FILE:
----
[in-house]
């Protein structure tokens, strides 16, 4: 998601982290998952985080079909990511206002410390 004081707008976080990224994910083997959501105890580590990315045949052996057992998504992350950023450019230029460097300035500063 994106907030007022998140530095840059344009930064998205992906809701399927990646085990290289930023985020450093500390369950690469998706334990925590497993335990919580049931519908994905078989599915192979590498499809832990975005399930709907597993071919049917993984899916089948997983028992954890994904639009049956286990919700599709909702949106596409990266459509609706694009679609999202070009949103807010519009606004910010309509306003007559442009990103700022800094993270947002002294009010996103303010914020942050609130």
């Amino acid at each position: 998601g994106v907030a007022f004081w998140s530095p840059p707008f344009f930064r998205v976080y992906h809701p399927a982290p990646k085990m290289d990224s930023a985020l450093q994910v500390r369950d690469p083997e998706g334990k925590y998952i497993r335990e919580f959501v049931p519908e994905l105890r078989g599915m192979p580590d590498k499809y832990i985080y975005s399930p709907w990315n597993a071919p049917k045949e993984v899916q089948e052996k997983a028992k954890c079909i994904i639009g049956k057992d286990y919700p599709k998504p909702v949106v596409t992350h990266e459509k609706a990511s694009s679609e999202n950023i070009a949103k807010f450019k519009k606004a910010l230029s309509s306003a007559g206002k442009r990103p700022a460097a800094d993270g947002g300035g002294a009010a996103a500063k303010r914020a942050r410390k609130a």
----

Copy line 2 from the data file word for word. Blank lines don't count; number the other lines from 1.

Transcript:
């Protein structure tokens, strides 16, 4: 998601982290998952985080079909990511206002410390 004081707008976080990224994910083997959501105890580590990315045949052996057992998504992350950023450019230029460097300035500063 994106907030007022998140530095840059344009930064998205992906809701399927990646085990290289930023985020450093500390369950690469998706334990925590497993335990919580049931519908994905078989599915192979590498499809832990975005399930709907597993071919049917993984899916089948997983028992954890994904639009049956286990919700599709909702949106596409990266459509609706694009679609999202070009949103807010519009606004910010309509306003007559442009990103700022800094993270947002002294009010996103303010914020942050609130």